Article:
Roberts No 197
by Pompie Burger
I always thought of myself as being a rather greedy birdwatcher, leaving the ‘little brown jobs’ to the guys with long beards and thick glasses. Fortunately this has changed, thanks to mister Hartlaub. The bird, that is, not the man.
The reason was that since Hartlaub’s is one of Namibia’s 14 endemic bird species, I thought I should at least try to get a decent picture of it. The obvious place to start looking was at Hobatere Lodge, where Steve Brain is always more than enthusiastic to look for any bird (or share a bottle of red wine) that might be of any interest to anyone.
Apparently these birds are quite shy and not easily flushed out. Our first expedition to the boulder outcrops at Hobatere was not successful, but what it did do was stimulate a definite interest in this smallest of all of Southern Africa’s spurfowls. As with so many birds, once you’ve seen or heard it, it suddenly seems so much easier to find.
Our next trip was planned much better and we were sure that we would get what we were looking for. When we were eventually ready and everything was in position, I realised that our tape recorder’s batteries were flat! I was certain there was no way we would be able to find these elusive little creatures without calling them. While we were sitting there in the veld, with me feeling sorry for myself, I suddenly heard them call, looked up and saw a male Hartlaub’s sitting on a rock in the open, not 20 metres away. Needless to say, I’d finally found what I was looking for!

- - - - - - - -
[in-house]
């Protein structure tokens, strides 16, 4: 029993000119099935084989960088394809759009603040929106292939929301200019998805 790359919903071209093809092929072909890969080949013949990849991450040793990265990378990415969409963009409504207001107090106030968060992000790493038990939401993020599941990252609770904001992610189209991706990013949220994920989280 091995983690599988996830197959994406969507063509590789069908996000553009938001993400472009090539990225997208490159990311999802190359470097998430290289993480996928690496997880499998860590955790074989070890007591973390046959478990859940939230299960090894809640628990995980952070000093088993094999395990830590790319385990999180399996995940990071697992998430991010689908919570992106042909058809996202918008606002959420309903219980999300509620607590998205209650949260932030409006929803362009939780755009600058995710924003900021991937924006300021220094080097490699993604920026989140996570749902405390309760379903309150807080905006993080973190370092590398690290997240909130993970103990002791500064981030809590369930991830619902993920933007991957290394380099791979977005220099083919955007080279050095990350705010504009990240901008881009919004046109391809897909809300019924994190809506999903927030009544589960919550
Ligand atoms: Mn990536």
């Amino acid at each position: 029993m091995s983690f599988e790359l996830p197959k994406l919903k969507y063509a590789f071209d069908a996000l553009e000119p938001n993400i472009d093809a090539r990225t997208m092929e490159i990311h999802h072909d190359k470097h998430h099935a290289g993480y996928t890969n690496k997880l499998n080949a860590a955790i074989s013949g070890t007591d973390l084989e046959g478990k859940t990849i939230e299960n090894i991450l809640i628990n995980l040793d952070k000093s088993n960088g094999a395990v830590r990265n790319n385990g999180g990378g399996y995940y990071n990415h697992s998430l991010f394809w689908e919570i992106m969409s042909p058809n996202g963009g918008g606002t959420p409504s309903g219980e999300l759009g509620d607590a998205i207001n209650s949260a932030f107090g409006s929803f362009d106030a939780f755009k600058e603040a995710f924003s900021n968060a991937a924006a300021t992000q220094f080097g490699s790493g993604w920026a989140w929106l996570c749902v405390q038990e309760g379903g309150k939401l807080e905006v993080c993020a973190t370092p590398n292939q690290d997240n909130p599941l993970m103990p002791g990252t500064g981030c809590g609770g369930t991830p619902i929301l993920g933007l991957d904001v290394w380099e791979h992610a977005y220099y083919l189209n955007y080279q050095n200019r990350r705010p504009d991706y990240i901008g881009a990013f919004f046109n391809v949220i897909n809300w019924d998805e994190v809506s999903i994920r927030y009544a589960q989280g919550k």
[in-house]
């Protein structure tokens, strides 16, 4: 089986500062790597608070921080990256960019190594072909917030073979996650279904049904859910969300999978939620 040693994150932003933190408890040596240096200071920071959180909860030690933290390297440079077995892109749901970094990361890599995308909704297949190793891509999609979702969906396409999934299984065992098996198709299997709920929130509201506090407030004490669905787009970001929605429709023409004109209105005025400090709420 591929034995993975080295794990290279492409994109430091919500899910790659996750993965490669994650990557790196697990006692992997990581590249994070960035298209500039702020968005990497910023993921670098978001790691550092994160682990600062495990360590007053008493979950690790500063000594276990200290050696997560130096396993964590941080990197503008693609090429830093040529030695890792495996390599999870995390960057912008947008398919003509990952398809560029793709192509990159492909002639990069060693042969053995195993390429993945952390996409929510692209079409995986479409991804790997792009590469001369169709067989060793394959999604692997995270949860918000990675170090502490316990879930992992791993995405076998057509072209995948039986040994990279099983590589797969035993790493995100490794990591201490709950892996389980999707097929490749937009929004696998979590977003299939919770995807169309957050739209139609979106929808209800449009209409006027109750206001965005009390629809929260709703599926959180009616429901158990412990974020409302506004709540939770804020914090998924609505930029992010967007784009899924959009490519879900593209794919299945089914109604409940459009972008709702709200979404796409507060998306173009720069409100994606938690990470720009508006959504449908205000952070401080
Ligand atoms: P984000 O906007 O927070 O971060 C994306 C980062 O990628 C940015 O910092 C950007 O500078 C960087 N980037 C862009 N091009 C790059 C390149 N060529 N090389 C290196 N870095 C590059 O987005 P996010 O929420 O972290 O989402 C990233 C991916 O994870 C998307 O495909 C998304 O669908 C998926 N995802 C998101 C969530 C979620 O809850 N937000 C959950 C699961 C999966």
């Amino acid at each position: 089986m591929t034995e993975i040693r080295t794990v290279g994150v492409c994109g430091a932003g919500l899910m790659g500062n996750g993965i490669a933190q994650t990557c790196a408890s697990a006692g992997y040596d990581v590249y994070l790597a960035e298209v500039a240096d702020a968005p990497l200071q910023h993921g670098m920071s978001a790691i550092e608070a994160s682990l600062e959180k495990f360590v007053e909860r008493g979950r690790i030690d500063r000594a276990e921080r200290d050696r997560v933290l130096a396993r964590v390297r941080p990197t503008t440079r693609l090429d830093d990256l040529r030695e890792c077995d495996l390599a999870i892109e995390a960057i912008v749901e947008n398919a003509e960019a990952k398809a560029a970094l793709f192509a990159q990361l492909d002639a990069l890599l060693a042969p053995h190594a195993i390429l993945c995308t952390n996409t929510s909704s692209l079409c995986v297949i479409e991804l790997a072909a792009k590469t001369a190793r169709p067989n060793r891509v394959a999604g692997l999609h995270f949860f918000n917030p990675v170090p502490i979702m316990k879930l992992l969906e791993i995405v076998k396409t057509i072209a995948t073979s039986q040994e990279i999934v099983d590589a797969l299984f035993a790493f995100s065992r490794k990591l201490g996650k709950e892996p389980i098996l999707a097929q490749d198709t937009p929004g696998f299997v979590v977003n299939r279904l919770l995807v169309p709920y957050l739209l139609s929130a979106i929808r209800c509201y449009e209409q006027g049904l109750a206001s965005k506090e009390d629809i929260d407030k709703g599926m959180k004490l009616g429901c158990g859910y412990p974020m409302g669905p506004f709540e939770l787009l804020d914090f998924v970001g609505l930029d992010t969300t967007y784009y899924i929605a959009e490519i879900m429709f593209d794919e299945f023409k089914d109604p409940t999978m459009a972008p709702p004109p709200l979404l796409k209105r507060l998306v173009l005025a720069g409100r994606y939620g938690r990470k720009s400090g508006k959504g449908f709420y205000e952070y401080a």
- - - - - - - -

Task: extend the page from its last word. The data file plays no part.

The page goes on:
The Hartlaub’s male and female stay together throughout the year, and they are relatively territorial.
This article appeared in the Dec ‘07/ Jan ‘08 edition of Travel News Namibia.
Based in Windhoek, Pompie Burger is an orthopaedic surgeon whose part-time passion is photography, in particular wildlife, and specifically birds. This regularly takes him to the most remote corners of the country, resulting in riveting images and articles.
Pompie is the author and photographer of the coffee table book Birds of Namibia, which was published in 2008. The book contains articles and photographs which attest to the insight and knowledge of an accomplished observer.
Read more of his articles in our Birding Section.